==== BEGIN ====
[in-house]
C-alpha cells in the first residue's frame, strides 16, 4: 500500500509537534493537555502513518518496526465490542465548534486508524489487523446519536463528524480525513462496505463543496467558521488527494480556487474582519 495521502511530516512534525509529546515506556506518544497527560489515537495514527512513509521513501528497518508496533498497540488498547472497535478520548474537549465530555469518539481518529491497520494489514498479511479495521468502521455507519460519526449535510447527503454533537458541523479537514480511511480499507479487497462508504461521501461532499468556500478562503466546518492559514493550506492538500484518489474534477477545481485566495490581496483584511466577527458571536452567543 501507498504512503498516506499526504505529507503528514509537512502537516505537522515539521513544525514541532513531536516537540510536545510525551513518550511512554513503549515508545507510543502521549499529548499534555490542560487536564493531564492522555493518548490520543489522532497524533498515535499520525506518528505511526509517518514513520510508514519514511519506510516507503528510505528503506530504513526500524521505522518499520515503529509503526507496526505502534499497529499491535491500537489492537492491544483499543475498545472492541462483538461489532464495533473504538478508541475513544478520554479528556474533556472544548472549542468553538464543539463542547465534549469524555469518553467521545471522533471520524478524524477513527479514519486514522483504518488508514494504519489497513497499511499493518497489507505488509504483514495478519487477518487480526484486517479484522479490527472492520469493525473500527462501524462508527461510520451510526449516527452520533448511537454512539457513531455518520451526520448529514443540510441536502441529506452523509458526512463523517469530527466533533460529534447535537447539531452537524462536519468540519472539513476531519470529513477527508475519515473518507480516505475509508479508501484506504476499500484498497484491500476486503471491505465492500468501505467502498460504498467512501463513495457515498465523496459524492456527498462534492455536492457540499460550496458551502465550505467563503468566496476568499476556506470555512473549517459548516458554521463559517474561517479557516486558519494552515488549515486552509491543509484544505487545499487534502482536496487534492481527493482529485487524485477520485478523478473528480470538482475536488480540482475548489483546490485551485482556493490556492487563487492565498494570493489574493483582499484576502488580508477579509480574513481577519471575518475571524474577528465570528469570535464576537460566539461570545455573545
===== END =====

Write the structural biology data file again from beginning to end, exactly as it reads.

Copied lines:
[in-house]
C-alpha cells in the first residue's frame, strides 16, 4: 500500500509537534493537555502513518518496526465490542465548534486508524489487523446519536463528524480525513462496505463543496467558521488527494480556487474582519 495521502511530516512534525509529546515506556506518544497527560489515537495514527512513509521513501528497518508496533498497540488498547472497535478520548474537549465530555469518539481518529491497520494489514498479511479495521468502521455507519460519526449535510447527503454533537458541523479537514480511511480499507479487497462508504461521501461532499468556500478562503466546518492559514493550506492538500484518489474534477477545481485566495490581496483584511466577527458571536452567543 501507498504512503498516506499526504505529507503528514509537512502537516505537522515539521513544525514541532513531536516537540510536545510525551513518550511512554513503549515508545507510543502521549499529548499534555490542560487536564493531564492522555493518548490520543489522532497524533498515535499520525506518528505511526509517518514513520510508514519514511519506510516507503528510505528503506530504513526500524521505522518499520515503529509503526507496526505502534499497529499491535491500537489492537492491544483499543475498545472492541462483538461489532464495533473504538478508541475513544478520554479528556474533556472544548472549542468553538464543539463542547465534549469524555469518553467521545471522533471520524478524524477513527479514519486514522483504518488508514494504519489497513497499511499493518497489507505488509504483514495478519487477518487480526484486517479484522479490527472492520469493525473500527462501524462508527461510520451510526449516527452520533448511537454512539457513531455518520451526520448529514443540510441536502441529506452523509458526512463523517469530527466533533460529534447535537447539531452537524462536519468540519472539513476531519470529513477527508475519515473518507480516505475509508479508501484506504476499500484498497484491500476486503471491505465492500468501505467502498460504498467512501463513495457515498465523496459524492456527498462534492455536492457540499460550496458551502465550505467563503468566496476568499476556506470555512473549517459548516458554521463559517474561517479557516486558519494552515488549515486552509491543509484544505487545499487534502482536496487534492481527493482529485487524485477520485478523478473528480470538482475536488480540482475548489483546490485551485482556493490556492487563487492565498494570493489574493483582499484576502488580508477579509480574513481577519471575518475571524474577528465570528469570535464576537460566539461570545455573545